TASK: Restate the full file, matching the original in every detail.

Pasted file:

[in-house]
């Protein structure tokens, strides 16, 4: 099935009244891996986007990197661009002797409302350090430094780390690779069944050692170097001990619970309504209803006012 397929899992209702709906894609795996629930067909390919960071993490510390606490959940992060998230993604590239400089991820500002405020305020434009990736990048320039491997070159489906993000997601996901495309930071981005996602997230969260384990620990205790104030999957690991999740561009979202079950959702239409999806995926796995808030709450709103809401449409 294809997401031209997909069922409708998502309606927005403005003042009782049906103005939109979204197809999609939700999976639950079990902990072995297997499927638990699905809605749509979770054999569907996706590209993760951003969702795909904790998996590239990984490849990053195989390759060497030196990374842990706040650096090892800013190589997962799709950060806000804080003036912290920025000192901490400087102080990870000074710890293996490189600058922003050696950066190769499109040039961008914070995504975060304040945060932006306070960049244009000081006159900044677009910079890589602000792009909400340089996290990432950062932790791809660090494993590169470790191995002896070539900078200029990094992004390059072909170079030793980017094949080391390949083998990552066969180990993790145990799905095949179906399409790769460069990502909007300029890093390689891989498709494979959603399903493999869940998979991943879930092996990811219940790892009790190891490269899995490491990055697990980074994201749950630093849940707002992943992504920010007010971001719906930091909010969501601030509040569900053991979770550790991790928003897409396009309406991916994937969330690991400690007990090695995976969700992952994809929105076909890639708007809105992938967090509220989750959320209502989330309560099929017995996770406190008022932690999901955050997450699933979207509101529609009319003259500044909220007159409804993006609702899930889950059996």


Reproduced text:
[in-house]
């Protein structure tokens, strides 16, 4: 099935009244891996986007990197661009002797409302350090430094780390690779069944050692170097001990619970309504209803006012 397929899992209702709906894609795996629930067909390919960071993490510390606490959940992060998230993604590239400089991820500002405020305020434009990736990048320039491997070159489906993000997601996901495309930071981005996602997230969260384990620990205790104030999957690991999740561009979202079950959702239409999806995926796995808030709450709103809401449409 294809997401031209997909069922409708998502309606927005403005003042009782049906103005939109979204197809999609939700999976639950079990902990072995297997499927638990699905809605749509979770054999569907996706590209993760951003969702795909904790998996590239990984490849990053195989390759060497030196990374842990706040650096090892800013190589997962799709950060806000804080003036912290920025000192901490400087102080990870000074710890293996490189600058922003050696950066190769499109040039961008914070995504975060304040945060932006306070960049244009000081006159900044677009910079890589602000792009909400340089996290990432950062932790791809660090494993590169470790191995002896070539900078200029990094992004390059072909170079030793980017094949080391390949083998990552066969180990993790145990799905095949179906399409790769460069990502909007300029890093390689891989498709494979959603399903493999869940998979991943879930092996990811219940790892009790190891490269899995490491990055697990980074994201749950630093849940707002992943992504920010007010971001719906930091909010969501601030509040569900053991979770550790991790928003897409396009309406991916994937969330690991400690007990090695995976969700992952994809929105076909890639708007809105992938967090509220989750959320209502989330309560099929017995996770406190008022932690999901955050997450699933979207509101529609009319003259500044909220007159409804993006609702899930889950059996």